Having done that much, then, you will — eventually — cultivate a wide array of writers who might help you with blurbs when the time comes. Even so, there’s no easy way to ask for a blurb from a writer who is better known than you. It’s always a favor. It’s always fraught with complications and possible embarrassment. a) Sometimes the writer you approach is simply too busy. He/she may be blurbed out. Some writers are cautious about how many blurbs they hand out every year — they don’t want to get over-exposed. b) Other writers are known for giving blurbs to any- and everybody who asks. Bless these kind souls. c) Some writers only blurb their friends. They’ve set a limit (to protect their time and sanity) and that’s it. d) And then, on occasion, you will encounter a writer who is interested in blurbing only the books that will do his/her own career some good — that is, big books from big publishers. I was rejected by one such writer not long ago.
In addition to writers I know and admire, I’ve targeted, for blurbs, two big-name writers whose work I’ve followed for years but whom I’ve never met. I was delighted to find that they are easy to reach online. A word about that: I understand a writer’s need for privacy but I am mildly irritated whenever I seek out a writer and discover that I can reach him/her only through an agent. Even when I’m looking to pay a writer good money for coming to my university for a reading, I will not contact him/her if I have to go through an agent because, very likely, an agent is going to want more money than I can offer. Worse, I suspect that some agents won’t even tell the writer what offers have come in if those offers haven’t met the agent’s expectation$.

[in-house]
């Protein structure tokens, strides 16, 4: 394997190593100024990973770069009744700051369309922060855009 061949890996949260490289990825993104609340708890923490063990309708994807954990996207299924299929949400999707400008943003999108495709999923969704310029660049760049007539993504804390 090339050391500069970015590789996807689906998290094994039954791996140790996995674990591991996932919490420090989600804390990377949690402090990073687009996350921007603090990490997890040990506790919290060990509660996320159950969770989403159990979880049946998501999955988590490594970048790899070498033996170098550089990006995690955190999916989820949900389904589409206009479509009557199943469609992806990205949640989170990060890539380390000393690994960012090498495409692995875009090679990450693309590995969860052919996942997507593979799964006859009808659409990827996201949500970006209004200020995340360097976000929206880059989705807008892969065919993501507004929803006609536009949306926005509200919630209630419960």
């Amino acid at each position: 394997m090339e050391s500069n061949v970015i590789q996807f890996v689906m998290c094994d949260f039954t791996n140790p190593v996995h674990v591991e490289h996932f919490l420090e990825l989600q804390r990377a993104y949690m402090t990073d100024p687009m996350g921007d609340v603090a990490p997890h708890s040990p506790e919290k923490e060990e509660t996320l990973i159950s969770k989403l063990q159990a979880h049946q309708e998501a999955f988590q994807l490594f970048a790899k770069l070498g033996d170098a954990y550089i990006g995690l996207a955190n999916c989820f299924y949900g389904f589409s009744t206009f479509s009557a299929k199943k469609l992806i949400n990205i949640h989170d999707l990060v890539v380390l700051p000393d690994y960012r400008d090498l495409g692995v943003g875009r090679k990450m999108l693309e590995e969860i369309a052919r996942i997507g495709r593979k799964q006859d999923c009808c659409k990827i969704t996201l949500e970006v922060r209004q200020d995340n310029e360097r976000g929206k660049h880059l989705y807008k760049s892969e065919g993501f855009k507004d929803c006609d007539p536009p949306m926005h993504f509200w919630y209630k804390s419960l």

To the famous writer, I would say this: success comes with its responsibilities and one of those responsibilites is making yourself available to the public. That doesn’t mean you open your life up to the world and its stalkers; it simply means that if somebody wants to send you an email or a postcard, you should allow this. (You can open an email account just for such fan mail.) You don’t have to answer. Consider: there’s a famous writer whom you can reach through email but, when you do, an automatic reply warns you that he may not have time to read your missive and, in any case, he will definitely not have time to reply. That’s fair. That’s all I ask, that I can put something into the famous writer’s hands.